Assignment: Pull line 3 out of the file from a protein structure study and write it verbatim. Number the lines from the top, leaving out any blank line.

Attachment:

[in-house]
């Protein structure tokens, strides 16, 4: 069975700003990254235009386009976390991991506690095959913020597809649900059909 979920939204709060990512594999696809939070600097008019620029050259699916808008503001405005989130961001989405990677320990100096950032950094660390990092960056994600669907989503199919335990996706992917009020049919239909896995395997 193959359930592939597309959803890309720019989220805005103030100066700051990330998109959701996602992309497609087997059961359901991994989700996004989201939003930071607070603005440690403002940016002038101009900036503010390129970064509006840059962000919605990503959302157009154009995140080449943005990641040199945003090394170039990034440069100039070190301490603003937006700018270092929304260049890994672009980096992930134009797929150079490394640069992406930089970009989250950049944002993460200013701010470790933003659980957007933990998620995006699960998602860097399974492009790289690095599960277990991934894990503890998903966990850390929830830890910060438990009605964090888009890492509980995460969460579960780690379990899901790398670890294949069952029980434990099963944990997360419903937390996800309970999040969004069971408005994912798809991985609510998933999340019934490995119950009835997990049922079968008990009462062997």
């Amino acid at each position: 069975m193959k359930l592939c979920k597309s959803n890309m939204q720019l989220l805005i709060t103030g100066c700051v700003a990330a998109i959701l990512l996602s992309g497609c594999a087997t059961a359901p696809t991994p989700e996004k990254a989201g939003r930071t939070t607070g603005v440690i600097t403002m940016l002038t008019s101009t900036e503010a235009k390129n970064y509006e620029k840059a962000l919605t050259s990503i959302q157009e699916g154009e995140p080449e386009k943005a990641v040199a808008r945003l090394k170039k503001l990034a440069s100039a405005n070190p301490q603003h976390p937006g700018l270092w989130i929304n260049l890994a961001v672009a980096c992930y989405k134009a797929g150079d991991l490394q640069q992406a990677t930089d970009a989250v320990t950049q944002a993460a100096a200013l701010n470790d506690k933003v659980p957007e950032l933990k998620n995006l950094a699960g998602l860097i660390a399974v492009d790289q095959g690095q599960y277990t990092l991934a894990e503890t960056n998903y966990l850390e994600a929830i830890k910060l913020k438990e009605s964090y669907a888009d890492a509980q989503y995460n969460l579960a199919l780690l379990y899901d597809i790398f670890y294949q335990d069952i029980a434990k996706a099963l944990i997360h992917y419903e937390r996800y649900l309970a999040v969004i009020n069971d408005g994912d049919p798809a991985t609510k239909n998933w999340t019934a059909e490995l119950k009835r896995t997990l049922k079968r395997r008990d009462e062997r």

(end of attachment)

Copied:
């Amino acid at each position: 069975m193959k359930l592939c979920k597309s959803n890309m939204q720019l989220l805005i709060t103030g100066c700051v700003a990330a998109i959701l990512l996602s992309g497609c594999a087997t059961a359901p696809t991994p989700e996004k990254a989201g939003r930071t939070t607070g603005v440690i600097t403002m940016l002038t008019s101009t900036e503010a235009k390129n970064y509006e620029k840059a962000l919605t050259s990503i959302q157009e699916g154009e995140p080449e386009k943005a990641v040199a808008r945003l090394k170039k503001l990034a440069s100039a405005n070190p301490q603003h976390p937006g700018l270092w989130i929304n260049l890994a961001v672009a980096c992930y989405k134009a797929g150079d991991l490394q640069q992406a990677t930089d970009a989250v320990t950049q944002a993460a100096a200013l701010n470790d506690k933003v659980p957007e950032l933990k998620n995006l950094a699960g998602l860097i660390a399974v492009d790289q095959g690095q599960y277990t990092l991934a894990e503890t960056n998903y966990l850390e994600a929830i830890k910060l913020k438990e009605s964090y669907a888009d890492a509980q989503y995460n969460l579960a199919l780690l379990y899901d597809i790398f670890y294949q335990d069952i029980a434990k996706a099963l944990i997360h992917y419903e937390r996800y649900l309970a999040v969004i009020n069971d408005g994912d049919p798809a991985t609510k239909n998933w999340t019934a059909e490995l119950k009835r896995t997990l049922k079968r395997r008990d009462e062997r």